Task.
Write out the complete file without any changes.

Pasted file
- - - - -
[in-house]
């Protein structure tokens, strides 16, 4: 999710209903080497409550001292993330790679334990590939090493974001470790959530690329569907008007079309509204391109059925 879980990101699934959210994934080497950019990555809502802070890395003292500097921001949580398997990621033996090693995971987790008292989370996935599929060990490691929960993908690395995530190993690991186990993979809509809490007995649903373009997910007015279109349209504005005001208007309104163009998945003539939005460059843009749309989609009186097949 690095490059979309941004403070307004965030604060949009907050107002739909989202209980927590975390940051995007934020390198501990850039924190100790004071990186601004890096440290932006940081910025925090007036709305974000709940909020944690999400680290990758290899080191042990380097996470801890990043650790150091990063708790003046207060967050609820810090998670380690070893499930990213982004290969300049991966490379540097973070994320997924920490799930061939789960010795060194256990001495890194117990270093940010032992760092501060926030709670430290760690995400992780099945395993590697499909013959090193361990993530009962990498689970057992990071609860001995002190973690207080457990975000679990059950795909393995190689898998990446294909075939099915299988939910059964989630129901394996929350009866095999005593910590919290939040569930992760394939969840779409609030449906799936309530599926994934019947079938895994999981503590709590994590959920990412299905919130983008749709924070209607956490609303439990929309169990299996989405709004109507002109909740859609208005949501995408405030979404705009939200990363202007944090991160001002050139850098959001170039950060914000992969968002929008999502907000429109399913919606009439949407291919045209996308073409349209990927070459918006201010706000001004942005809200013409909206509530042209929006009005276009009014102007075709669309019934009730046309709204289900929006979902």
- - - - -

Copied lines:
[in-house]
């Protein structure tokens, strides 16, 4: 999710209903080497409550001292993330790679334990590939090493974001470790959530690329569907008007079309509204391109059925 879980990101699934959210994934080497950019990555809502802070890395003292500097921001949580398997990621033996090693995971987790008292989370996935599929060990490691929960993908690395995530190993690991186990993979809509809490007995649903373009997910007015279109349209504005005001208007309104163009998945003539939005460059843009749309989609009186097949 690095490059979309941004403070307004965030604060949009907050107002739909989202209980927590975390940051995007934020390198501990850039924190100790004071990186601004890096440290932006940081910025925090007036709305974000709940909020944690999400680290990758290899080191042990380097996470801890990043650790150091990063708790003046207060967050609820810090998670380690070893499930990213982004290969300049991966490379540097973070994320997924920490799930061939789960010795060194256990001495890194117990270093940010032992760092501060926030709670430290760690995400992780099945395993590697499909013959090193361990993530009962990498689970057992990071609860001995002190973690207080457990975000679990059950795909393995190689898998990446294909075939099915299988939910059964989630129901394996929350009866095999005593910590919290939040569930992760394939969840779409609030449906799936309530599926994934019947079938895994999981503590709590994590959920990412299905919130983008749709924070209607956490609303439990929309169990299996989405709004109507002109909740859609208005949501995408405030979404705009939200990363202007944090991160001002050139850098959001170039950060914000992969968002929008999502907000429109399913919606009439949407291919045209996308073409349209990927070459918006201010706000001004942005809200013409909206509530042209929006009005276009009014102007075709669309019934009730046309709204289900929006979902």